Wednesday, January 24, 2018

The advertising year in retrospect

The best advertising is simple, has a powerful idea — and makes you wish you were in it
How was 2017 as a year for advertising?
The industry did grow, particularly in areas such as digital, but I won’t focus too much on the business side of advertising. Rather, I will look into the business of advertising, which is all about making ads and TV commercials.
As an avid consumer of TV advertising (I strongly believe that the advertising in India is better than the programming), I have my own views about them — some of them are quite strong, even if I am not the target audience for many of the products being advertised. Which means that I can be truly objective about them!
If I have missed out some nice ads (which is inevitable in an exercise of this nature), you can put it down to a combination of old age, selective amnesia and boredom.
Broad trends
Were there any broad trends that were observed? Was there too much reference to sex and sexuality, openly or obliquely?
Actually, though certain categories like deodorants and fragrances continue to use sex to sell their products, the references seem a lot more muted now. Even Fastrack, which has a reputation for being in-your-face, is only mildly flirtatious in its commercials.
There has also been the emergence of hitherto unadvertised categories, such as perfumes, making their presence felt. Here is a commercial for Fogg, which talks about how a perfume is a great gift that reminds the recipient of the giver.
It is also worth noting that Fogg, the deodorant, went back to its earlier advertising of ‘Fogg chal raha hai’, showing how the deodorant brand is actually a phenomenon sweeping the country — even at the borders, if the advertising is to be believed!
It’s a woman’s world
For too long, we have lived in a man’s world, as they seem to call the shots in the world of business. Consumer marketing is all about women, who make decisions for household products. But 2017 was different — we witnessed it as being the ‘year of the women’, especially in advertising.
There were a number of commercials that spoke up about women’s equality and portrayed them as equal to the men in the household. There was an initiative by Star Plus, the channel that ran the ‘Nayi Soch’ campaign, which showed Aamir Khan as the owner of a sweet shop. In the ad, he acknowledged the role his two daughters played in taking the business to the next level.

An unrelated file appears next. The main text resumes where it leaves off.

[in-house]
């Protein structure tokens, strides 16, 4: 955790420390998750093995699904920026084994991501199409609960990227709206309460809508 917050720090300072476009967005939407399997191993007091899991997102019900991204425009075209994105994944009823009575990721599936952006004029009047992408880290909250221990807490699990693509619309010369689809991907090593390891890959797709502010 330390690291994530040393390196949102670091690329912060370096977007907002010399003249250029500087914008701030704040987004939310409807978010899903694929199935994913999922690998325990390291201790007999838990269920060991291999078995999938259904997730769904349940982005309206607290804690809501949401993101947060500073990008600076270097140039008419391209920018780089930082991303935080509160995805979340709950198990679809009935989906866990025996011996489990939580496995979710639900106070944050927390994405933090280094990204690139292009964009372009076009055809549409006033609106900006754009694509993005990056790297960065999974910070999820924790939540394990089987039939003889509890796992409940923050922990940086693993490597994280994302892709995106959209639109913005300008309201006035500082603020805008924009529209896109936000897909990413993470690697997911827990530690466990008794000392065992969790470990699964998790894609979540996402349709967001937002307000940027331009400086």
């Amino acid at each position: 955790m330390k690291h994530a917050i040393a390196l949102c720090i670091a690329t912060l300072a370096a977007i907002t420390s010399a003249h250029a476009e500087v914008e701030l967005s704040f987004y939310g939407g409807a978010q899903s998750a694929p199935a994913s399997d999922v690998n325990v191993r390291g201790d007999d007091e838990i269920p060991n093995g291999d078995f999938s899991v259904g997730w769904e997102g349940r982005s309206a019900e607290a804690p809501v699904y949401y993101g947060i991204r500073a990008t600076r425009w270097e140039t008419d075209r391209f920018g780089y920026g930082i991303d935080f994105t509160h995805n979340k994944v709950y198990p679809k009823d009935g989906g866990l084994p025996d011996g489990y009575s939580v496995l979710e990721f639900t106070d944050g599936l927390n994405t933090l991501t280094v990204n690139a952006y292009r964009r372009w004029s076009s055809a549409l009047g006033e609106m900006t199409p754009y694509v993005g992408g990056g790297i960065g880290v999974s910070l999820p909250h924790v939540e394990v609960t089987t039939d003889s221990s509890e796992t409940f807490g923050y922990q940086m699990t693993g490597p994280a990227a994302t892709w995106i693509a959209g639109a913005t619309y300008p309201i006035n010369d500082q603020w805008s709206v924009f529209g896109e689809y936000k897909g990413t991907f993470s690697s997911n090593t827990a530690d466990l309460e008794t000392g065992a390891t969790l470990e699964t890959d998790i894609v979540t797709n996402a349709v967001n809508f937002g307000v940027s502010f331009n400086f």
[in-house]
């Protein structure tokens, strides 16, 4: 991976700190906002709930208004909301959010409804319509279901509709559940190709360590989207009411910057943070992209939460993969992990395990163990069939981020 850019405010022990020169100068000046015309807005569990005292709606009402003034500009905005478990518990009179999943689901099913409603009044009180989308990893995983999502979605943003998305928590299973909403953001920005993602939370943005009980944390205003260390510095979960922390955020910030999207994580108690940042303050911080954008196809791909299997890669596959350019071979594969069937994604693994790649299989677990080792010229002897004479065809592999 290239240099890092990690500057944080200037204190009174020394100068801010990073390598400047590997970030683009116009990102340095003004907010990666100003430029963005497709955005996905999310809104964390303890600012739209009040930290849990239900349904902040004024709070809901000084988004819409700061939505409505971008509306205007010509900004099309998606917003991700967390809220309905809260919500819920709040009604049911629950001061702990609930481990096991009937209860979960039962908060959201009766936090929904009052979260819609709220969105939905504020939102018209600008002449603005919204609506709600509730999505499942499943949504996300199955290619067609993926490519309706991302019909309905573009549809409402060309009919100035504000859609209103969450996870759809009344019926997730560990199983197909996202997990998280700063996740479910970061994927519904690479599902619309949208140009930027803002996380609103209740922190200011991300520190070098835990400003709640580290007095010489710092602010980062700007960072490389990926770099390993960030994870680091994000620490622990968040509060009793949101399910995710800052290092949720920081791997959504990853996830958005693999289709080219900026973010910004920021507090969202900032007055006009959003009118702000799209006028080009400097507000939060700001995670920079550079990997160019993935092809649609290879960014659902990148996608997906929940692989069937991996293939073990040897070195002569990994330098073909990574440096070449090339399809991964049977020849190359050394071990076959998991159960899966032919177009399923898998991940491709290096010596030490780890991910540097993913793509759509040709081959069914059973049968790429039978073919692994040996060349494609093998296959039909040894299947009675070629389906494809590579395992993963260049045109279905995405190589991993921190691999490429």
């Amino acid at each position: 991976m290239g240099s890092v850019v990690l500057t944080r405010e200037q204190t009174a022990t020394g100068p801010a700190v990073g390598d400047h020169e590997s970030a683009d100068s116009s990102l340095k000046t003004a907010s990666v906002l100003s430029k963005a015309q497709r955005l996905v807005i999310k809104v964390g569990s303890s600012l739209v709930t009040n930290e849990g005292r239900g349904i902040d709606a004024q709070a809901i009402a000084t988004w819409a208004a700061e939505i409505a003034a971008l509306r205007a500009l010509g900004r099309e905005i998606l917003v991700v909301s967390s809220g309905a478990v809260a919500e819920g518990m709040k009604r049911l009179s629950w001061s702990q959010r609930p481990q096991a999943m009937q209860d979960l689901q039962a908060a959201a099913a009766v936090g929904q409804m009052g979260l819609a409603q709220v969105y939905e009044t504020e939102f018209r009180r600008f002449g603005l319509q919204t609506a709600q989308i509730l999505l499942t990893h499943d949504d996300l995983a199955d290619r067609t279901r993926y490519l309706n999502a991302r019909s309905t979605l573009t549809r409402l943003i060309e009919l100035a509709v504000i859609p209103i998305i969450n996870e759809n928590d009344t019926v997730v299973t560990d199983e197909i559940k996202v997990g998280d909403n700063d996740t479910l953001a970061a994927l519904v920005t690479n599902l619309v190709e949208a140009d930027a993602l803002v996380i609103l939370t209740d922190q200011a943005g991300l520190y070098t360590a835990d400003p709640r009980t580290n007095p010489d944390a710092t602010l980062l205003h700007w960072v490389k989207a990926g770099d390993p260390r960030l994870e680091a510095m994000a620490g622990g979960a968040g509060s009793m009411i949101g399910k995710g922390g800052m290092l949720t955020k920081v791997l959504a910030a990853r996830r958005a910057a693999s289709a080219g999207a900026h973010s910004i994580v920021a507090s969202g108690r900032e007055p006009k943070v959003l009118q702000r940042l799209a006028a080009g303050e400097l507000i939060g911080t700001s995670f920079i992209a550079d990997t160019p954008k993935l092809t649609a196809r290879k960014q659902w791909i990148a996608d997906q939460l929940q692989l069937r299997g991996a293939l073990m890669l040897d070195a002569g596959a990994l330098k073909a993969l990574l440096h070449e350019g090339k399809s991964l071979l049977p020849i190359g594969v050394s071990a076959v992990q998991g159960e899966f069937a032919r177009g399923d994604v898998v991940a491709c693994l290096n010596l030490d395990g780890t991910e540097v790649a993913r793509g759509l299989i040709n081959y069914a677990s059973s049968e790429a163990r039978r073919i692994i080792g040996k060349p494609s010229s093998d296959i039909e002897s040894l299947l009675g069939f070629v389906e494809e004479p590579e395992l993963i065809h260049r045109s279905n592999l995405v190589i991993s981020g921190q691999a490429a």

The commercial’s message, that your daughters can scale up your business even better than your sons, is brilliantly captured in it.
The right to a half
Two other ads stood out for me. The Benetton ad is forthright and says women have a right to half of everything — including the power to decide, which has been denied to them for ages. But then, the brand’s advertising has always been about attitude, and this commercial only reiterates that.
Tata Tea, another brand that has believed in exhorting its consumers to act, addresses gender equality, and shows how it is learnt and is not inborn. In the ad, a mother allows the son to go to play badminton, while she asks her daughter to stay back and learn to cook, because otherwise, people will say she hasn’t been a good mom.
Talking about issues
Brands are realising that it is easier to talk about interesting issues in an engaging way than to hard-sell your brand’s attributes. It gives them the flexibility to address these issues in a longer format that YouTube provides, unlike mass media advertising on national channels.
Romance in the air
My favourite commercial, however, is of Dairy Milk Silk, which features two young college kids and how once they start messily eating the chocolate, they hear trumpets and violins — or bells and whistles, if you will!
It’s a young person’s commercial and I am sure the target audience is the young adults and children, who can’t wait to grow up and get out of childhood. I am sure they would like to experience the wonderful emotion depicted so entertainingly and endearingly in this commercial.
As can be seen, the best advertising is simple, has a powerful idea — and makes you wish you were in it! In this case, it would have made you wish you were in the frame, eating chocolate with the girl you love!
Well, there’s no harm in hoping, is there?

What an Idea, Sirji!

It is very difficult to build a brand property which could be a campaign idea, a tune or a tag line
I have an unreasonable liking for Idea, the mobile services brand. And this proclivity has to be understood slightly differently. I used to head the advertising agency that launched Birla AT&T in Pune. It was great fun and a challenge to work with a demanding American client, who was solidly behind the agency.
Those were the early days of the mobile phone in India and people frantically called each other from the cheaper landlines, when they got calls on their mobiles — the rates were that prohibitive!
Things moved for the brand once Lowe Lintas, as it used to be called in those days, started working on the account. I started following it even if I didn’t subscribe to the service. One of the first things that drew me to the brand was the signature tune, that had a piece composed by Ilaiyaraaja.
For my generation, he was God. Here’s one of the earliest commercials, showing a variety of people using the mobile phone. For me, what made the commercial memorable was the music and that signature tune, which became the ringtone for Idea users. For the brand, it became its property that it has held on to steadfastly over the years.
Social messages
One of the ad differentiators, that set Idea apart from its competitors Airtel and Vodafone, was the focus on social messages. They used Abhishek Bachchan to great effect in quite a few commercials.
But here is one of my favourites. This one is about children from the village, who are unable to get admission into a city school because of paucity of space. In such a situation, Idea steps in and helps the children get the best education, thanks to its network.
It has a fairy tale ending, with a bright village girl becoming the student of the year to the absolute delight of the school principal, who is Abhishek Bachchan, the face of the brand for several years. This commercial had the ‘What an Idea, Sirji!’ theme.